Reduce the Massing On California and 2nd Streets
Readjust height of remaining hotel buildings so highest height of 130 feet is closest to Wilshire and not in center of site.
MOBILITY AND CIRCULATION:
Require Main Hotel Entrance to Remain on Wilshire and Eliminate 2nd Street, California and Ocean Entrances
Th e Wilshire main entrance is an established part of the Miramar history that works well. The developer studied all the ways in which the hotel is old and functionally obsolete to justify tearing it down altogether and doubling its size. But what it didn’t appropriately design or study was a functional circulation system for a hotel twice its current size in relation to its existing neighborhood and how best to minimize the traffic and parking impacts.
REAL COMMUNITY BENEFITS THAT ARE COMMENSURATE WITH THE SCALE OF THIS PROJECT
Residents aren’t getting real and needed community benefits that would compensate for the many significant entitlements the developer receives e.g., building up to 130 feet on a Ocean Avenue site zoned for 50 feet maximum building height and permanent burdens to the surrounding neighborhood – in addition to the demolition and 3-year construction, and the unsolved circulation problems; the massing of the hotel in relation to the neighborhood is huge, the 2nd Street hotel wall turns its back on the rest of the city; and the community benefits proposed are de minimis.
I queried Kevin McKeown after the meeting:
On Aug 4, 2020, at 8:39 PM, betzi richardson wrote:
1.) As you have stated several times, you are opposed to the 60 condos for the Miramar: How can and will you block them?
KM: I will argue against them strongly in discussion, and cast my vote against them.
2.) Do the rest of the Council members agree with you?
KM: I do not know yet. First we have to see what the actual proposal is now, as presented to the Planning Commission. Then we’ll see what the Planning Commission does with it. Only after there is a staff report and amended proposal for the upcoming Council meeting will I decide which of my colleagues to discuss it with. We are prohibited by law from having a discussion among more than three of us outside of the public hearing.
We had interesting and informative guests for our meeting, Sue Himmelrich, City Council member, Stephanie Archer, Branch Manager of Wilmont’s own Montana Ave. Branch (17th & Montana) and Patty Wong, Director of Library Services for the City of Santa Monica, and President of the American Library Association for 2021 – 2022.v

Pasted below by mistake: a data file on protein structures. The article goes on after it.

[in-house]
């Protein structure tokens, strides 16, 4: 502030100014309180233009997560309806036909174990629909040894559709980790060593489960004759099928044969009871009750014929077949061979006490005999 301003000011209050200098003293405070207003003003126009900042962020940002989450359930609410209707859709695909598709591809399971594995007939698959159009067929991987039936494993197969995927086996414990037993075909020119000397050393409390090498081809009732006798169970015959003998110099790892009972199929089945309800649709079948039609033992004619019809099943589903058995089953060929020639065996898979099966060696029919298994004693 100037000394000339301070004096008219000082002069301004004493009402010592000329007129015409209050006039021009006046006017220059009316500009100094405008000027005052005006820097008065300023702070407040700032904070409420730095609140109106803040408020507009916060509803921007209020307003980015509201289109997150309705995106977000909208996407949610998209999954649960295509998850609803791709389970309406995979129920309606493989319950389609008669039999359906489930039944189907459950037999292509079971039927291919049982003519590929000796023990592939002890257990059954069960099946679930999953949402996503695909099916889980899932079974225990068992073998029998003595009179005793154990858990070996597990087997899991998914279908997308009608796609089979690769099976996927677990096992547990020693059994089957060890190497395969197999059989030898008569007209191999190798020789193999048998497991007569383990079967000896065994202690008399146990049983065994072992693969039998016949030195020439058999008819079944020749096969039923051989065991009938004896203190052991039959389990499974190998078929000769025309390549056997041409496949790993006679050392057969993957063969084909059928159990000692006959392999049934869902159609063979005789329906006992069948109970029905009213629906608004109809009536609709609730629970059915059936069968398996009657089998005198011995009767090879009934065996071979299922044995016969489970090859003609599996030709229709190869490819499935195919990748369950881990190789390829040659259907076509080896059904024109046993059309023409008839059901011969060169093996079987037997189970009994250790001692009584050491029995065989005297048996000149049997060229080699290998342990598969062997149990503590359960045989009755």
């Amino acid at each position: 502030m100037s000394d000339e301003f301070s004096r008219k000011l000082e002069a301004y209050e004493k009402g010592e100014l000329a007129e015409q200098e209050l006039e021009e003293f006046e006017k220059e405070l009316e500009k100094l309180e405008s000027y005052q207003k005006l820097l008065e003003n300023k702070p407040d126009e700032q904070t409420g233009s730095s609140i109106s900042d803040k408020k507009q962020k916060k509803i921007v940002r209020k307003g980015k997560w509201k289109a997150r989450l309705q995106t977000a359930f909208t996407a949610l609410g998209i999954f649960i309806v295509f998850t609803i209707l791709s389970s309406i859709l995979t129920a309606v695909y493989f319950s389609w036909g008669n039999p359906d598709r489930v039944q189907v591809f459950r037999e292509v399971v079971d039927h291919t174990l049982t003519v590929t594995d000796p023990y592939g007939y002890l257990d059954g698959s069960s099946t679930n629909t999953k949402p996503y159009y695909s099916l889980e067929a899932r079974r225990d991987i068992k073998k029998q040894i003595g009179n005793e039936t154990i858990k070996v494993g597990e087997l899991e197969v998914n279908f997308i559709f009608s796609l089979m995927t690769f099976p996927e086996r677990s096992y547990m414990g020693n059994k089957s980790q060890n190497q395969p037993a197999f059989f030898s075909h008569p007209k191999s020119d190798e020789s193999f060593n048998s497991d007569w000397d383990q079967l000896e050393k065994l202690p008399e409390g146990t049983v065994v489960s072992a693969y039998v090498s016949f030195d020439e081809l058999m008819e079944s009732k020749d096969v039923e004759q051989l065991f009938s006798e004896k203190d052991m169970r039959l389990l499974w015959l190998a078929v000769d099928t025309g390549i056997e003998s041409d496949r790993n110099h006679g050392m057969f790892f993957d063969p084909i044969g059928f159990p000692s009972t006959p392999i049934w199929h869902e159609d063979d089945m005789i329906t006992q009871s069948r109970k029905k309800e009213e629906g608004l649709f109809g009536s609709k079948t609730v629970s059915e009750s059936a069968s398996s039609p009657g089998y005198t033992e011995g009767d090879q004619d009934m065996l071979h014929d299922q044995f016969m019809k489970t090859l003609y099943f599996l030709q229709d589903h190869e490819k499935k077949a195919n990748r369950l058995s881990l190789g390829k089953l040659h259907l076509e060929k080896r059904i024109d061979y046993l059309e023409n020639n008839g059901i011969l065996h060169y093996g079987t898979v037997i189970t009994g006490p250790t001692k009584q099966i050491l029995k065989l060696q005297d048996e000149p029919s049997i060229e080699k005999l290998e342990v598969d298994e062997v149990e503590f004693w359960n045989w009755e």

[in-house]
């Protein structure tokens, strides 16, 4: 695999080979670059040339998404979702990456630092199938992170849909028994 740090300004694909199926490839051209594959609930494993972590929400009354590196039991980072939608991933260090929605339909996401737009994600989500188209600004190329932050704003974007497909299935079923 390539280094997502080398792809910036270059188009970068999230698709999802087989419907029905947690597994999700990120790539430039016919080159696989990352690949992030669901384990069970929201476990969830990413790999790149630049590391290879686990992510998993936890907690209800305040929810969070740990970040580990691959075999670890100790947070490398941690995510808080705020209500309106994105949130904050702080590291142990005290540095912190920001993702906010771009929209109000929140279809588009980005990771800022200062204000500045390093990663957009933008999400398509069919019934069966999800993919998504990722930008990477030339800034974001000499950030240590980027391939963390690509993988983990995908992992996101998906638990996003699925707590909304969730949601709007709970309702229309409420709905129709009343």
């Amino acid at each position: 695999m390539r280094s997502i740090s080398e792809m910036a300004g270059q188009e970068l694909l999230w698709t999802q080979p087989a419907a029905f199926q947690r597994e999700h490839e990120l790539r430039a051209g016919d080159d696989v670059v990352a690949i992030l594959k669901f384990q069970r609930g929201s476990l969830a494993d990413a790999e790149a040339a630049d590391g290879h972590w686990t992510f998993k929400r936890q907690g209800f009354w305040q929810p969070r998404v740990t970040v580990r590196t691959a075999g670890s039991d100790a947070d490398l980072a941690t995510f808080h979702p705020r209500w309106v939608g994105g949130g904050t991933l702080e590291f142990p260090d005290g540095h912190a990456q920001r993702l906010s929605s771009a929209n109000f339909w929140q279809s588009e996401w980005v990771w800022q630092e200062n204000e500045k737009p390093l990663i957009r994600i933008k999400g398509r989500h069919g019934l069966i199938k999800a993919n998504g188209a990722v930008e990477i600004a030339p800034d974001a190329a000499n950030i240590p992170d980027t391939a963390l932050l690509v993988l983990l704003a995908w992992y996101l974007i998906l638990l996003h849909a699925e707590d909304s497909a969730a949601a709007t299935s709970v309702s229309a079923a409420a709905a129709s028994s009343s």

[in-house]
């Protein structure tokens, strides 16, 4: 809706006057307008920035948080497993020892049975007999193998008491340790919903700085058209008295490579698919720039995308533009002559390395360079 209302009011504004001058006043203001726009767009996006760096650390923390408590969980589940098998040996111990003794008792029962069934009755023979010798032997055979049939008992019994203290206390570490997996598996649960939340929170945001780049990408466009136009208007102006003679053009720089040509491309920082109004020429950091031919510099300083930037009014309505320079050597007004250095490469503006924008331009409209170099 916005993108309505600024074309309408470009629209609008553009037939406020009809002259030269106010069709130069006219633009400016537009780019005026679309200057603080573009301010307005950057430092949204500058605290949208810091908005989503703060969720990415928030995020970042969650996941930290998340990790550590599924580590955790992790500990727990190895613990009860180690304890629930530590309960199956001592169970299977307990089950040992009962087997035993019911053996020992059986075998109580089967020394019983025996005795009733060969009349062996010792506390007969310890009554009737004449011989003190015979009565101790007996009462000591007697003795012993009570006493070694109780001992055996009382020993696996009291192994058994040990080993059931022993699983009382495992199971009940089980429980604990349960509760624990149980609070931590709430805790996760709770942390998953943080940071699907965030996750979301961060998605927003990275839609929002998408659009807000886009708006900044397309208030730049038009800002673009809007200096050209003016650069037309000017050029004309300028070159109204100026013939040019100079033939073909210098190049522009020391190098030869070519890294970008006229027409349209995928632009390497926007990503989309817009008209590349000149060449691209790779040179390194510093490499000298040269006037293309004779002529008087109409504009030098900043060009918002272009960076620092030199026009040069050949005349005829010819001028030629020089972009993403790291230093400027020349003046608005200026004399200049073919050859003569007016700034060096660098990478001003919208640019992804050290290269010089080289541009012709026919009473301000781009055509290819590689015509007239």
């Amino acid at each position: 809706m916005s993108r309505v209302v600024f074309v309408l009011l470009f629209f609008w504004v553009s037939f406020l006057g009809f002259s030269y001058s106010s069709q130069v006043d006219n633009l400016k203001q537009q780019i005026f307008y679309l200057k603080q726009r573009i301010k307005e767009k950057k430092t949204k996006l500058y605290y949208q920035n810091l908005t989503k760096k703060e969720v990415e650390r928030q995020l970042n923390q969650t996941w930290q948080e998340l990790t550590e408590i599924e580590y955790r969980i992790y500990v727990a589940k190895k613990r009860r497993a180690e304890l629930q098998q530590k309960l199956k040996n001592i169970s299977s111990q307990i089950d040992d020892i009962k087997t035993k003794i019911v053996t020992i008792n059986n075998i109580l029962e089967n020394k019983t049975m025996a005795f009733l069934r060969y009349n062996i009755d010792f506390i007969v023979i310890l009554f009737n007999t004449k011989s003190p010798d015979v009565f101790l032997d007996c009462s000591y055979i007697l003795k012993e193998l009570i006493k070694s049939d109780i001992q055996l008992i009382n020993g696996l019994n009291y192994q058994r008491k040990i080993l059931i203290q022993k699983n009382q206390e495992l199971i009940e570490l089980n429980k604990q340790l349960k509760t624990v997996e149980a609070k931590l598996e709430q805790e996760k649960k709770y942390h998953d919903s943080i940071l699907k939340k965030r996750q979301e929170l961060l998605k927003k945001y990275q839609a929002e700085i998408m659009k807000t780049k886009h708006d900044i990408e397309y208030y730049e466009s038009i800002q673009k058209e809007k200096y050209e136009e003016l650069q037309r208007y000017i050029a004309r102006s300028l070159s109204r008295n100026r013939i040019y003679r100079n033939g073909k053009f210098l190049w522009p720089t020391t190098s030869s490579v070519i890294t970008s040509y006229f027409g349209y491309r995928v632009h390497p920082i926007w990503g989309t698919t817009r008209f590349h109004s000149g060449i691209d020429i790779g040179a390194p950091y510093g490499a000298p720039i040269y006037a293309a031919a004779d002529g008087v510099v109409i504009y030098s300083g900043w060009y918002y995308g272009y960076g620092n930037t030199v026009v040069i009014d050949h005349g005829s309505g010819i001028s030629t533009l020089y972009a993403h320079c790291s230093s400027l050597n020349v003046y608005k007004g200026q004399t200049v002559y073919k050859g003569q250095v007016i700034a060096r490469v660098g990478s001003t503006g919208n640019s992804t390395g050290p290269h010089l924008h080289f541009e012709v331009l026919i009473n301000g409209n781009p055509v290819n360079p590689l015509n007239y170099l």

Alissa Finerman brought up the need to revamp spacing on Montana to help retail businesses, especially restaurants, suggesting the possibility of developing parklettes as has been done on Main St. This need was seconded by Kara Taub, Director of The Ten Women Gallery. Himmelrich suggested contacting Anju Gupta, Deputy city Manager, and Greg Morena, who is actively involved in this issue.
The Black Agenda and Obama Challenge was discussed, as well as the Independent Investigation of the SMPD response to the events of May 31. HImmelrich hghly recommended attending the Committee for Racial Justice, which has been meeting on the 1st Sunday’s of the month, in VA Ave. Park.
Re: State of the SM Public Library in these Covid days: Wilmont Board member Alissa Finerman was the interviewer ad began with a Gallup poll that showed Americans visited libraries more frequently than musical events, museums, and other cultural activities. SMPL is beginning curbside pickup of book placed on hold (see: smpl.org/curbside) and the return bins are now open for the return of books taken out before the Covid lockdown happened in mid-March. Stephanie outlined many ways in which the library is remaining active in spite of the physical buildings being shut down: ebook demand has doubled since march of last year; movies and music are available through Overdrive/ Libby and Hoopla. Alissa asked how does the library add to the community and Stephanie replied that a new vision is emerging of the library branches as neighborhood services locations. The libraries are providing many services, including online career development, high school scholarships, homework help (once in person, now virtually) , ESL, job searching, workforce development. Stephanie spoke of young kids brought to story time, who have fallen in love with the library—and the librarians have had the pleasure of watching these kids as they are growing up. When asked about Covid protection measures, Stephanie responded that redesigns are in the works to give the libraries proper spacing and plastic shields. Returned books are quarantined for 72 hours. Elizabeth van Denburgh, Wilmont Chair, asked about the budget cuts, which had a huge impact on the libraries. Out of the 5 library branches, on 3 will resume with partial hours when it is safe to do so. Pages who normally would restack the books have all been eliminated, and volunteer re-staffers are welcome. When asked how we can support the libraries, one method would be to join the Friends of SMPL and of course, to donate funds. It’s also possible to attend Board of Library Trustee meetings. Wong explained the library is completely funded by the General Fund, and even though we go after grants, there is little flexibility in the source of income for the libraries, 85% of costs are paying for staff. Wong hopes for revisions of the Personnel code in the future, especially toward the need for specialization in the Youth Services Team.